rowed from Richmond, to lie in state at Whitehall, 

" Fish wept their eyes ol pearl quite out. 
And swam blind after ;' 

doubtlessly intending, most loyally, to provide the departed sovereign 
with a fresh and posthumous supply of her favourite gems ! Elizabeth 
seems to have been particularly fond of pearls, from youth even to her 
death. The now faded waxwork efligy preserved in \\'^cstminster 
Abbey (and which lay on her cofiin, arrayed in royal robes, at her 
funeral, and caused, as Stow relates, " such a general sighing, groaning, 
and weeping as the like hath not been seen or known in the memory of 
man,") exhibits large round Roman pearls in the stomacher; a carcanet 
of large round pearls, Sec, about the throat ; her neck ornamented with 
long strings of pearls ; her high-heeled slioc-bows having in the centre 
large pearl medallions. Her car-rings are circular pearl and ruby me- 
diillions, with large pear-shaped pearl pendants. This, of course, repre- 
sents her as slic was dressed towards tiie close of her life. At Ham 
House is a miniature of her, however, when about twenty, which shows 
the same tistc as existing at that age. She is there portrayed in a 
black dress, trimmed with a double row of pearls ; her point-lace ruffles 



Hampton Court Palace. 1 39 

are looped with pearls, &c. Her head-dress is decoiated in front with 
a jewel set with pearls, from which three pear-shaped pearls depend. 
And finally, she has large pearl-tasselled ear-rings. In the Henham- 
hall portrait, the ruff is confined by a collar of pearls, rubies, &c., set in 
a gold filigree pattern, with large pear-shaped pearls depending from 
each lozenge. The sleeves are wreathed with pearls and bullion. The 
lappets of her head-dress also are adorned at every crossing with a large 
round white pearl. Her gloves, moreover, were always of white kid, 
richly embroidered with pearls, &c., on the backs of the hands. 

To conclude, a view of the Thames front of Richmond Palace repre- 
sents a long line of iiTegular buildings, with projecting towers, octagonal 
and circular, crowned by ill-shaped turrets, intemiixed with small 
chimneys, having somewhat the shape of inverted pears. 



Hampton Court Palace.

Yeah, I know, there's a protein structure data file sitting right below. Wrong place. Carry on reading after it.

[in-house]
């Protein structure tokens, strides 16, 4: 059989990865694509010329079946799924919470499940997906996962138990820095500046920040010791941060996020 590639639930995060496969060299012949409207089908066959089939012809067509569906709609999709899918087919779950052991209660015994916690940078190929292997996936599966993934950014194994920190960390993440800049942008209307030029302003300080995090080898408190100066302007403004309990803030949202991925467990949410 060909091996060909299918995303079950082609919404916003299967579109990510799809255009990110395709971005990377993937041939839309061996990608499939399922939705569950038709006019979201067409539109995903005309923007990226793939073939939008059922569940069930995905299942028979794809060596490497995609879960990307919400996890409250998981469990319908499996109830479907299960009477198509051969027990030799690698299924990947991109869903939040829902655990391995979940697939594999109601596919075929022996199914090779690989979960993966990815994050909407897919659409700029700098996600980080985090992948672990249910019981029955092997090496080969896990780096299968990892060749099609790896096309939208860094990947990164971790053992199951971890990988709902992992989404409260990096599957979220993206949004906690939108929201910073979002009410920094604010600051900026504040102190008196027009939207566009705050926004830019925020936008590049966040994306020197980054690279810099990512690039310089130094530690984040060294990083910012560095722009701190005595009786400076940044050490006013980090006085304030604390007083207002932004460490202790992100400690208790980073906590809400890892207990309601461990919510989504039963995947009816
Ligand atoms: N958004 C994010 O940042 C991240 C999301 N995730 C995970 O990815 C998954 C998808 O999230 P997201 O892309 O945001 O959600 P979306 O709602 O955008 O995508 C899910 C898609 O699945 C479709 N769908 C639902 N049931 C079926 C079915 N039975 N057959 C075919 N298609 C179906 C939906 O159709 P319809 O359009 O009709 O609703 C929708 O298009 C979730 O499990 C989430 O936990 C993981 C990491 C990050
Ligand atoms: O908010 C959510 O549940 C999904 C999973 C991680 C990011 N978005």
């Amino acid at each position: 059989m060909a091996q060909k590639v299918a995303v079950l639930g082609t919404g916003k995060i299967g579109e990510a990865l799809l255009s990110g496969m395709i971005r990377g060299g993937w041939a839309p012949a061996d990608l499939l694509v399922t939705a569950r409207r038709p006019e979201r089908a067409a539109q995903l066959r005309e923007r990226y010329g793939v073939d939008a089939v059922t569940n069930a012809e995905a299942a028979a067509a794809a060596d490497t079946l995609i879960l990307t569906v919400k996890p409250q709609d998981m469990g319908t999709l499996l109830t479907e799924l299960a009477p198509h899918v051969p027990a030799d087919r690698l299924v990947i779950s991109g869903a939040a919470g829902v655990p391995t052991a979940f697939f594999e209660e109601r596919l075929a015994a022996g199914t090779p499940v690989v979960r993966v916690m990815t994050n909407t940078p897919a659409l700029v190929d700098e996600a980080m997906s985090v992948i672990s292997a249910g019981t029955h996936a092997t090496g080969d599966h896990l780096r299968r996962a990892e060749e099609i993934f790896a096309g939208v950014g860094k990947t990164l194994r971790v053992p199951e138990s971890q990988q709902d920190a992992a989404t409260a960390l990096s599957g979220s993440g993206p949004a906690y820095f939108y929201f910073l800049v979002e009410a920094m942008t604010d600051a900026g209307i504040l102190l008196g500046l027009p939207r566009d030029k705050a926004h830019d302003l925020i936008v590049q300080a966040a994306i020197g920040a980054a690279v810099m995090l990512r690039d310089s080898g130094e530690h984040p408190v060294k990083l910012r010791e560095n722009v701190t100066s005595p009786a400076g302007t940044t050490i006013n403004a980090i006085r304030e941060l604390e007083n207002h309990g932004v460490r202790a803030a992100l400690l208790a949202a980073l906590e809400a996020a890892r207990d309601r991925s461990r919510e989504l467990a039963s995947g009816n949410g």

The Manor of Hampton was, about the beginning of the thirteenth 
century, vested in the Knights of St. John of Jerusalem ; and early in 
the reign of Henry VHI. Cardinal Wolsey became lessee of the manor, 
under the Prior of that foundation. The lease is followed by an inven- 
tory of the furniture left in the ancient mansion on the estate when 
Wolsey took possession: his name is spelt Wulcy in the lease, which is 
dated Jan. nth, 1514. The manorial chase was of vast extent; and 
here, in the height of his greatness, Wolsey built his sumptuous palace, 
consisting of five courts, two of which only remain. The apaitments 
which were left were principally domestic ofhces; so that we can 
have but an inadequate conception of the former splendour of Hamp- 
ton Court, except from prints. The Cardinal employed the Warden 
and certain members of the Freemasons as his architects in building his 
palace ; and the accounts of the expenses are presei'ved in our public 
records. In removing, in 1838, one of the old towers built by Wolsey, 
a number of glass bottles were dug out of the foundation : they were, 
probably, buried to denote the date of the building ; and bottles, simi- 
larly placed, have been found in comers of old buildings, both at 
Windsor and Kingston-upon-Thames. 

The grandeur of the edifice, or some other cause, of which we have no 
certain account, induced Wolsey to resign his palace to Henry VIII., 
in the year 15 16, although he occasionally resided in it afterwards. This 
was the last instance, in this country, of the magnificence of the house- 
hold establishment of a priest, w ho held the highest offices in church and 



140 Hampton Court Palace. 

state. Here Wolsey lived in more than regal splendour, and had nearly 
one thousand persons in his suite. Henry proceeded with the building 
for several years, and it subsequently became a favourite royal residence. 

The best idea that can be formed of the extent of the old palace is by 
passing along the Tennis-court lane, and inepecting the north front, fiom